If you do not make a required minimum distribution (RMD) from your own or an inherited IRA by the specified deadline, the IRS could hit you with a big penalty - 50%! For example, if you were required to withdraw a minimum of $4,000 and you did not, you would be obliged to pay $2,000. Plus, beginning January 1, 2020, the rules concerning RMDs were updated.
Like many investors, you're likely aiming to build a comfortable nest egg to ensure a comfortable retirement. Among retirement financial planners, this is called the "accumulation phase." In this phase, your goal is to invest wisely by choosing stocks with long-term potential for your retirement portfolio, such as Mondelez (MDLZ), a current top ranked dividend stock.
But that's just half of retirement planning. The second part, the "distribution phase," sometimes gets overlooked even though it can be more fun to think about. That's because the distribution phase is where you determine how to spend your hard-earned assets.
Preparing for the distribution stage is where you may settle on choices about where you'll live in retirement, whether you'll wish to travel, interests you may seek after, and different choices that will influence your retirement spending.
Along with those choices, you need to be mindful of the RMD, because it applies to the majority of retirement accounts. This IRS rule requires you to withdraw a specific minimum amount from any qualified accounts you have when you reach a certain age--previously it was 70 1/2, but beginning in 2020, it is 72.
Why does the IRS require you to start taking your money out? It's simple - they want to make sure they get their tax. If this rule didn't exist, people could live off other income and never pay tax on their retirement investment gains. Then, that money could be left to family or friends as an inheritance without the IRS collecting any taxes from you.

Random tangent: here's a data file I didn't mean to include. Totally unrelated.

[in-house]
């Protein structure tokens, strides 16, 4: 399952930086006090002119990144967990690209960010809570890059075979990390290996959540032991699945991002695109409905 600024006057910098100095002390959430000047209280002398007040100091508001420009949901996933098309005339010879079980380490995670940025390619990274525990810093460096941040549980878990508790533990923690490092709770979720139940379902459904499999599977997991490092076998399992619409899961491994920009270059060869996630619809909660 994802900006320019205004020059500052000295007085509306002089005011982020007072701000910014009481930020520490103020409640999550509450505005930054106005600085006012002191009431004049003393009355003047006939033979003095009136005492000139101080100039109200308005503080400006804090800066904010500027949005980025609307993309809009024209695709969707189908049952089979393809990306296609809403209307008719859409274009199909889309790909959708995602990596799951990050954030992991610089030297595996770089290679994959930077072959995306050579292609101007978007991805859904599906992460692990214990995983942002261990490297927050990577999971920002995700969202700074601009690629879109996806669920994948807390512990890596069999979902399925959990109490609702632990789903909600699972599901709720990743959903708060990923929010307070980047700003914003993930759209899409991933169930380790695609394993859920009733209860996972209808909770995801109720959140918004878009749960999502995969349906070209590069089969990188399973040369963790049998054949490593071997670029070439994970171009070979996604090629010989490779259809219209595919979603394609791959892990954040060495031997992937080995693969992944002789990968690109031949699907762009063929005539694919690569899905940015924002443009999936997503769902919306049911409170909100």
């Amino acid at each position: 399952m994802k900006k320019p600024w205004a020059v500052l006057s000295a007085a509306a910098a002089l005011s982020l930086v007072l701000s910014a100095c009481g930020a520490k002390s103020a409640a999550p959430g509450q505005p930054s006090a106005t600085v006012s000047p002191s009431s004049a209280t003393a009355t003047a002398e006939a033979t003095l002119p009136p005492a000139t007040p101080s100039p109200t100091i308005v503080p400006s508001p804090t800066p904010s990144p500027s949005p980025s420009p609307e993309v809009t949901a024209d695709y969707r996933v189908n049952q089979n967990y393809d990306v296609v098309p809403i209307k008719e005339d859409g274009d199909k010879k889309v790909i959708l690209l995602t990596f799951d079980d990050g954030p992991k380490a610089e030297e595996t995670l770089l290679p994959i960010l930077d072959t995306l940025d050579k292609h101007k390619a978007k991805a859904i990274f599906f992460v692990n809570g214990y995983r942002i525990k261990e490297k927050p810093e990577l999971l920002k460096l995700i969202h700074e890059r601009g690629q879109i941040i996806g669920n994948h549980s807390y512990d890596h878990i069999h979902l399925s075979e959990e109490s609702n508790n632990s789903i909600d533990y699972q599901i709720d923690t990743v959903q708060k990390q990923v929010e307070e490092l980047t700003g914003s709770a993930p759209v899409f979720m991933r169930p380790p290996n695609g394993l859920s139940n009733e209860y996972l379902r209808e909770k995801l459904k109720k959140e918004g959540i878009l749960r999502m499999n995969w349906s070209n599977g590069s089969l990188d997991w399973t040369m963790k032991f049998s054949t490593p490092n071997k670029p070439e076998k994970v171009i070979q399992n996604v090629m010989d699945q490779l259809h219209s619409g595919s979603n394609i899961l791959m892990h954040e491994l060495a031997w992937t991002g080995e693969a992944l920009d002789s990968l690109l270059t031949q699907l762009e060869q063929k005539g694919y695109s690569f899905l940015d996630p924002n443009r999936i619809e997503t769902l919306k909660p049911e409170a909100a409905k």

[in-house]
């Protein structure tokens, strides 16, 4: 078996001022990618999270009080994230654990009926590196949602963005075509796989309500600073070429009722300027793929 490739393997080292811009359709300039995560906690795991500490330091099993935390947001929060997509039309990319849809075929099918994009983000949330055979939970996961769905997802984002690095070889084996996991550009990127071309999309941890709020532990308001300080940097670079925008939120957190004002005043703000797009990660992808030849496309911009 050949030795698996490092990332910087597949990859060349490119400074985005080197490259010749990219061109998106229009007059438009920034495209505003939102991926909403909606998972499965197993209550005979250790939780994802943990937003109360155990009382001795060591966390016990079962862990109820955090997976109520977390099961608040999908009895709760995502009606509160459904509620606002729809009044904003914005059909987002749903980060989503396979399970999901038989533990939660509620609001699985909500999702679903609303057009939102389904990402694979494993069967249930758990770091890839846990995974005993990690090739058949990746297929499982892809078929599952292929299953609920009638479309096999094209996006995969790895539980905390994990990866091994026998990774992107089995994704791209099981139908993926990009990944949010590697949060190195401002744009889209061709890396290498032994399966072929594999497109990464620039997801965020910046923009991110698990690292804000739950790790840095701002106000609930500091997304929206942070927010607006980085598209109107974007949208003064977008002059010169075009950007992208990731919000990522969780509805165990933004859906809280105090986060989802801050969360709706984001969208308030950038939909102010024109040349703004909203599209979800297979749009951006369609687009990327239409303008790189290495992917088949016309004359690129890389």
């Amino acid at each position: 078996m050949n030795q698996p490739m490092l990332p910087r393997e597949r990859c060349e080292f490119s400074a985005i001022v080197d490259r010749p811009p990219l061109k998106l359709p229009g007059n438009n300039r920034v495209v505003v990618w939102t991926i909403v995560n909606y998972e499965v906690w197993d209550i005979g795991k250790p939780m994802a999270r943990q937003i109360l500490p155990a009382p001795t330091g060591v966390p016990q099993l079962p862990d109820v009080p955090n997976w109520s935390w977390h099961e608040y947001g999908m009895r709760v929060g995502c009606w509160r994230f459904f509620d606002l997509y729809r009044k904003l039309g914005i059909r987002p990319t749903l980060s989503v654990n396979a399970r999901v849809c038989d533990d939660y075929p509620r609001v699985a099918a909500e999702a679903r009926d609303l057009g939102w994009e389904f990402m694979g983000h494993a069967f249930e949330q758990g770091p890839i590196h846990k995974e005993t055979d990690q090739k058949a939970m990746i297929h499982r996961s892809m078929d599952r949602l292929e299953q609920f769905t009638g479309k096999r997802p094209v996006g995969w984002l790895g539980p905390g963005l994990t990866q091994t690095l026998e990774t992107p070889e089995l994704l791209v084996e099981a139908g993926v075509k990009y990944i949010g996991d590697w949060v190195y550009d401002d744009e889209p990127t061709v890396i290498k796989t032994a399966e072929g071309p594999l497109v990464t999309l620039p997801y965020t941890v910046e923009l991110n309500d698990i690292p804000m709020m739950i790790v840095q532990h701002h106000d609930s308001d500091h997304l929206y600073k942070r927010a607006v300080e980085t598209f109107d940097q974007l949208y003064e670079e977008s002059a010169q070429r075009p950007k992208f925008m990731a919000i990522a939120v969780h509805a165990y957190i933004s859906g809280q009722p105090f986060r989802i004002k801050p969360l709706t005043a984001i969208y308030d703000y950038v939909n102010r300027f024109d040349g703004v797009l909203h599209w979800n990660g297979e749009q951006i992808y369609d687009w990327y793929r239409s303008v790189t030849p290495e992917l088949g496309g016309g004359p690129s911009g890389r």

Key Facts to Know About RMDs
What types of retirement accounts have RMDs? Qualified retirement accounts such as IRA accounts, 401(k)s, 457 plans and other tax-deferred retirement savings plans like a TSP, 403(b), TSA, SEP, or SIMPLE IRA plan require withdrawals in retirement.
When do I need to begin withdrawals? For most accounts, you should take your first distribution by April 1 of the year following the calendar year in which you turn 72. If you retire after 72, you must withdraw your first RMD from your 401(k), profit-sharing, 403(b), or other defined contribution plan by April 1 of the year following the calendar year that you retire.
Every year after your start date, you are required to take your RMD by December 31. Remember, for Roth IRAs you do not have to take an RMD because you paid taxes before contributing. However, other types of Roth accounts do require RMDs, but you may be able to avoid them (for instance, by rolling your Roth 401(k) into your Roth IRA).
What happens if I don't take my RMD? The penalty for not taking a required minimum distribution, or not taking a large enough distribution, is a 50% tax on the amount not withdrawn in time.
How much money do I have to withdraw? To calculate a specific RMD, you must divide your prior year's December 31st retirement account balance by a "distribution period" factor based on your age.
Here's an example to give you an idea of the amount: Ann is 71 and will take her first RMD in the year following the year she turns 72. Her IRA balance at the end of the prior year was $100,000. Her "distribution period" factor is 27.4. Dividing $100,000 by 27.4 equals $3,649.63. This is how much Ann is required to withdraw for her first RMD.
Learning about the "distribution phase" is just one aspect of preparing for your nest egg years.
To learn more about the tax implications of retirement spending - and much more about retirement planning - download our free guide: Retirement Made Easy.
You'll find useful, detailed steps to help you navigate both the accumulation and distribution phases of retirement planning. Get Your FREE Guide Now
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